Sen. Kirsten Gillibrand impressed Democrats and Republicans with her Sunday appearance on "Meet the Press." She is one of a handful of Democratic women who have been raising money for the party.
While both parties fight to win over female voters, female lawmakers have emerged as the top fighters to secure all-important fundraising and messaging wins.
Women’s issues have been at the forefront of many recent contentious, political debates, from contraception to whether stay-at-home or working moms better understand the economy. But while the television talking heads deliberate, female candidates are trying to dominate, traveling all over the country, headlining high-ticket fundraisers and bringing in historic first quarter totals that would make even their most secure male counterparts blush.
Senate Democrats, especially, have been able to establish some political leverage with their slate of female incumbents and challengers.
In the first quarter of 2012 alone, Senate Democratic incumbents Claire McCaskill (Mo.), Amy Klobuchar (Minn.) and Debbie Stabenow (Mich.) raised $2.3 million, $1 million and $1.5 million respectively. Candidates Elizabeth Warren, running in Massachusetts; Tammy Baldwin, seeking a seat in Wisconsin; and Mazie Hirono, running in Hawaii, raised $6.9 million, $2 million and more than $1 million, respectively.
“It’s been a major advantage for Democrats this cycle to have this many great women candidates,” said Democratic Senatorial Campaign Committee spokesman Matt Canter. “They’ve not only been effective fundraisers, but they’ve also been very effective messengers for their own campaigns and for the Democratic message. It has helped unite the party and generated a lot of enthusiasm for Democratic efforts to keep the Senate.”
And it’s a model Republicans hope to emulate. GOP sources indicate that Republican Sen. Kelly Ayotte (N.H.), for example, is one of the most in-demand lawmakers other politicians would like with them on the trail. Earlier this year, she boosted the efforts of former Massachusetts Gov. Mitt Romney in the all-important primary state of New Hampshire. Ayotte also has been generous in terms of giving to fellow Republicans in targeted Senate races.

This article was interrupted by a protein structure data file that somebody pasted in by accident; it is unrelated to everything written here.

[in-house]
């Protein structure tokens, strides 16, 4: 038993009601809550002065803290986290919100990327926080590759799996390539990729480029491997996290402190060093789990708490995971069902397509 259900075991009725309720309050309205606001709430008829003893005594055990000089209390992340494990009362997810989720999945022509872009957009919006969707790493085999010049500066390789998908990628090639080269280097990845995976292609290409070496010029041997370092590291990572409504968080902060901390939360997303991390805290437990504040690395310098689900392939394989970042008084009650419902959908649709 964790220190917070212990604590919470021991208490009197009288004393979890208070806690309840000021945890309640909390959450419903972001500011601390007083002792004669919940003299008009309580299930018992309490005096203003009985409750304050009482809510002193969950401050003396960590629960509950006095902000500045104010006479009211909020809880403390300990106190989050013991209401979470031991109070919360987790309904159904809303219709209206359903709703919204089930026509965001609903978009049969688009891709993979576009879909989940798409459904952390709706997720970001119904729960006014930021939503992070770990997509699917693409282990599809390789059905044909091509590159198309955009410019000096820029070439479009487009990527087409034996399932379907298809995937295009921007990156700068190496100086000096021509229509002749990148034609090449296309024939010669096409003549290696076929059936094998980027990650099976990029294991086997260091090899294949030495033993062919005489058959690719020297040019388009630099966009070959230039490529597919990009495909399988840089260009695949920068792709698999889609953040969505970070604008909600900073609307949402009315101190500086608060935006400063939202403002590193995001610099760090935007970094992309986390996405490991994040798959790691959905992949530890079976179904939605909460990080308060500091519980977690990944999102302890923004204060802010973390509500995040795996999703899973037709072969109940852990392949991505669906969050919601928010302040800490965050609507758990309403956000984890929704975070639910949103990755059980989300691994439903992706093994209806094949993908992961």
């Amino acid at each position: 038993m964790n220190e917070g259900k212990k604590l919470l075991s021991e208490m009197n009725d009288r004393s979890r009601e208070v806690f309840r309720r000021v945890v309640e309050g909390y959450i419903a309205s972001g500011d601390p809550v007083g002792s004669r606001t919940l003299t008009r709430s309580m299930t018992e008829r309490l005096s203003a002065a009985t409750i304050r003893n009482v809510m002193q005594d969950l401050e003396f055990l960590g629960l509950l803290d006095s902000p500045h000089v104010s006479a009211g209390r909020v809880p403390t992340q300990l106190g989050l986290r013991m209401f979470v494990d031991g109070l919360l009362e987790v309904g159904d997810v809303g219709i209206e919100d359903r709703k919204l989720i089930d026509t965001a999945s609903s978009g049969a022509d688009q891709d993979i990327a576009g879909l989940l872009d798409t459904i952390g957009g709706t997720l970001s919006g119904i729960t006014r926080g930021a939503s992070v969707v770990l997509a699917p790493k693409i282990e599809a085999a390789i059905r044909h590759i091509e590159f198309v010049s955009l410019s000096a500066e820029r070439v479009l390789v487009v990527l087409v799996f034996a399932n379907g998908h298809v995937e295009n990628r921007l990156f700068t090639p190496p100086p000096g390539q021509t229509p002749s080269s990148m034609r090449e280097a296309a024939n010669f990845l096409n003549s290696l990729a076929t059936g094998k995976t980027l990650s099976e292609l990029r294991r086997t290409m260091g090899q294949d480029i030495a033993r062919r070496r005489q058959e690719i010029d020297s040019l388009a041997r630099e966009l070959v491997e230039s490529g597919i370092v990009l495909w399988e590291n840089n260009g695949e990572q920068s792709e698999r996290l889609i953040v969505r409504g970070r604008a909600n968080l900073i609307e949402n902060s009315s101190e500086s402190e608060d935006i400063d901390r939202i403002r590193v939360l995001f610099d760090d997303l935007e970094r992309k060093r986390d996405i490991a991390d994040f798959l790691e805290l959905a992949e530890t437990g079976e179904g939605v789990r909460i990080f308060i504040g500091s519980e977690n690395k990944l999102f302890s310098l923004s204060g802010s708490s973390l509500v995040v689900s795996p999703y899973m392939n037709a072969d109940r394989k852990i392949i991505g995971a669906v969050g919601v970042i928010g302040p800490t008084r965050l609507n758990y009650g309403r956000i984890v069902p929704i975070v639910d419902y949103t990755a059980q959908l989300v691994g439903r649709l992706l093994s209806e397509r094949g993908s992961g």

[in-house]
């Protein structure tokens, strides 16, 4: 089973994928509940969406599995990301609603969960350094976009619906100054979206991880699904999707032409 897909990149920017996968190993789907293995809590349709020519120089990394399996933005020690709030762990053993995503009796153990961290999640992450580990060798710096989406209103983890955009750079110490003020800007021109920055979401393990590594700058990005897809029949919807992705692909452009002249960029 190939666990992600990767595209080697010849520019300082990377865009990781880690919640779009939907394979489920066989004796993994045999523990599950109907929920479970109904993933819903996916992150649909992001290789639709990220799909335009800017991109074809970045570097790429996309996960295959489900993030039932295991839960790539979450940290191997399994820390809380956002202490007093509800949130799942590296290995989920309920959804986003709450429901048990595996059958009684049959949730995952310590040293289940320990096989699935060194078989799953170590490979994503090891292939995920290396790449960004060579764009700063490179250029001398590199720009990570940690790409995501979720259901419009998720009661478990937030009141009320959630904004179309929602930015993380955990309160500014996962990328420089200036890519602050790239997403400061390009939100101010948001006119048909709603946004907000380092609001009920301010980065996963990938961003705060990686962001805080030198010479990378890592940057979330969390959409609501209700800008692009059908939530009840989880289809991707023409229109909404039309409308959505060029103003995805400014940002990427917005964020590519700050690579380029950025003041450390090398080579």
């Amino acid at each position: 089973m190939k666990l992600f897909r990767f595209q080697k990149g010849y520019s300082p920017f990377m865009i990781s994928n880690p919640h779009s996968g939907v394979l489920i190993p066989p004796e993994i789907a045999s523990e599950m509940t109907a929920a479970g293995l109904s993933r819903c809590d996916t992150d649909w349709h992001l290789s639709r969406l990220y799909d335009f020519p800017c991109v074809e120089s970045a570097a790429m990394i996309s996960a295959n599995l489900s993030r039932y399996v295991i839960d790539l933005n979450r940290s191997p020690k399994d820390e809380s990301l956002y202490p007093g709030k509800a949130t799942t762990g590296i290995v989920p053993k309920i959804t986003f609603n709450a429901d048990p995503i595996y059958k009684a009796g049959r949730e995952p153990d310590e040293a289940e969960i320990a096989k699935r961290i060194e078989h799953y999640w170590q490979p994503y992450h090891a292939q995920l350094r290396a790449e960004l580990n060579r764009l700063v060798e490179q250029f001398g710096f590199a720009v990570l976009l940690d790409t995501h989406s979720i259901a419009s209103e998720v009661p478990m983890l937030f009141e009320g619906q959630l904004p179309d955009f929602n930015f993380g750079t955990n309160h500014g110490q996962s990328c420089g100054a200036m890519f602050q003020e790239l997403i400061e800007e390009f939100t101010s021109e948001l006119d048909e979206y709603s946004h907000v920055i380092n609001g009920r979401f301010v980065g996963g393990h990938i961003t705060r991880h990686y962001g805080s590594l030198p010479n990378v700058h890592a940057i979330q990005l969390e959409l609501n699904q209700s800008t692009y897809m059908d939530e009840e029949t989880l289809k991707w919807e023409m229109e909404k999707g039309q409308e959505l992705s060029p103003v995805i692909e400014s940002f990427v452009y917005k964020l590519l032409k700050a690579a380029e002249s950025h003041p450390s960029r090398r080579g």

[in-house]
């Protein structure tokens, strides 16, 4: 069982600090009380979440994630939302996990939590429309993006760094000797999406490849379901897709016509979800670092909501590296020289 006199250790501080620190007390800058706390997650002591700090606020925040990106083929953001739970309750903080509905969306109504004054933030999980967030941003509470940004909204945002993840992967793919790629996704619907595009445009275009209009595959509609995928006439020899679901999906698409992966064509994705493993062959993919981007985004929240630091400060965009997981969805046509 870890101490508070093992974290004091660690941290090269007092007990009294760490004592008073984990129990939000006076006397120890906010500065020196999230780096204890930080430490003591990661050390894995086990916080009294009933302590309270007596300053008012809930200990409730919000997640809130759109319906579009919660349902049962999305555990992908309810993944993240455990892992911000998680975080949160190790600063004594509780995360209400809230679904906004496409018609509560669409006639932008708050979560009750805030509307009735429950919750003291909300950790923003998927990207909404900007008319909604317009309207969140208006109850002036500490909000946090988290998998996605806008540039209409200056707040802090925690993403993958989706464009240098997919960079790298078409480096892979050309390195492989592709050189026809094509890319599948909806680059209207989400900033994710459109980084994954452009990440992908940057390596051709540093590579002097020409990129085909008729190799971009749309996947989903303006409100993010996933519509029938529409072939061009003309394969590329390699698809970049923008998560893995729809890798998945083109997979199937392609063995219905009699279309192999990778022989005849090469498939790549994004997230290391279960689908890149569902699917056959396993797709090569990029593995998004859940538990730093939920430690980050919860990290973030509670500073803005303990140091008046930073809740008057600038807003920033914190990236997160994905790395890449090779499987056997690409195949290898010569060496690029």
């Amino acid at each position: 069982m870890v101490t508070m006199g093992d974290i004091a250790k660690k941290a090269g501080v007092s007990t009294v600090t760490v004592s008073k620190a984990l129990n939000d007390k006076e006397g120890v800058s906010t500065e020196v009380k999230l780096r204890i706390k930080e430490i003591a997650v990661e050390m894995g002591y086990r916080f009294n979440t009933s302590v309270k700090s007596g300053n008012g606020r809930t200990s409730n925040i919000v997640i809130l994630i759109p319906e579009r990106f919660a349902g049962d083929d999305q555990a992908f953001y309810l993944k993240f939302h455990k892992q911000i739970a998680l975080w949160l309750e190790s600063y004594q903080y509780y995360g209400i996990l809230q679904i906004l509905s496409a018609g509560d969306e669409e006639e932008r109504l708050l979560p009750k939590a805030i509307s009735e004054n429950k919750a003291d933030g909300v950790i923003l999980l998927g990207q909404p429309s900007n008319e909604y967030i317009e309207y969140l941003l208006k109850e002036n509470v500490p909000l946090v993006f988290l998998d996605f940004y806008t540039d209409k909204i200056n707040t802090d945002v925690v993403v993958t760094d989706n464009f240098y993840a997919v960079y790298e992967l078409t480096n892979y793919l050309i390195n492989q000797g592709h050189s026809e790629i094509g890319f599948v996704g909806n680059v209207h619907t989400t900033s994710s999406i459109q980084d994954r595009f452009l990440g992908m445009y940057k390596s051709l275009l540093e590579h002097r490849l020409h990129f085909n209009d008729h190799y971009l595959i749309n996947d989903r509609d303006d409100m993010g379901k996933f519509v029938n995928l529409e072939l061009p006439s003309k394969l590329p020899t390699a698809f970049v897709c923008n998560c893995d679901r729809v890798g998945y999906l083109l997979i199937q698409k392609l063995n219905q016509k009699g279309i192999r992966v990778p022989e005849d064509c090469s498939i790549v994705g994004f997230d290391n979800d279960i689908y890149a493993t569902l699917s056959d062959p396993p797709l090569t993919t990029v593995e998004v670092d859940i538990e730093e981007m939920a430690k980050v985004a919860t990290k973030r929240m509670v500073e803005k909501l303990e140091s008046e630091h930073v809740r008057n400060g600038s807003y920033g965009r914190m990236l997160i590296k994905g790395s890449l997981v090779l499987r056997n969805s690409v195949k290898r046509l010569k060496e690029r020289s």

But to date, Democrats have been much more organized in their plans to get women on the trail, in front of the cameras, and perhaps most important, appealing to donors’ checkbooks.
From March 9 to March 10, the DSCC organized four West Coast fundraisers touting female candidates under a joint fundraising committee known as “Women On the Road to the Senate: 12 and Counting.”
The swing included a lunch in Denver, a dinner in Los Angeles, a brunch in San Francisco and a dinner in Seattle — the largest city in DSCC Chairwoman Patty Murray’s home state.
An invitation to the San Francisco brunch, obtained by Roll Call, said that the event was paid for by “Women On the Road to the Senate: 12 and Counting,” a joint fundraising committee authorized by the DSCC and the campaigns of McCaskill, Stabenow and Klobuchar, as well as Sens. Dianne Feinstein (Calif.), Kirsten Gillibrand (N.Y.) and Maria Cantwell (Wash.). The campaigns of Warren, Baldwin, North Dakota candidate Heidi Heitkamp and Rep. Shelley Berkley (Nev.) are also part of the fundraising committee.
“With job creation, education, health care, immigration and the environment at stake this election, please join us in supporting the Democratic women who are fighting to preserve these issues,” the invitation read. “Your attendance at this historic event is critical in helping the exceptional women who are running in key races this fall. The event is part of a four-city fly-around sponsored in part by the Women’s Senate Network and the Democratic Senatorial Campaign Committee.”
The swing also engaged top-level donors. The San Francisco event alone included honorary co-chairmen Laurene Powell Jobs, the widow of Apple founder Steve Jobs, and Jack Dorsey, creator of Twitter. The chairmen for the brunch included Susie Tompkins Buell, a key West Coast fundraiser for Hillary Rodham Clinton, and leading Bay Area lawyer Joe Cotchett.
On the messaging front, Senate Democratic sources indicated that Gillibrand is being primed for a larger surrogate role, and she impressed Democrats and Republicans alike with her Sunday appearance on NBC’s “Meet the Press.”
Former Bush administration official and GOP strategist Tony Fratto, for example, tweeted after the New York Democrat’s appearance Sunday: “Whatever your politics, [Gillibrand] is a very effective voice for [Democrats] (& not just on ‘women’s issues’).”
Terri Henderson, 6, center, whose mother is El Salvador, attends a rally with members of Congress at Union Station's Columbus Circle to announce the Restore Opportunity, Strengthen, and Improve the Economy (ROSIE) Act on July 29, 2014. The legislation provides incentives for government contractors to pay a living wage and other benefits that would help low-income workers.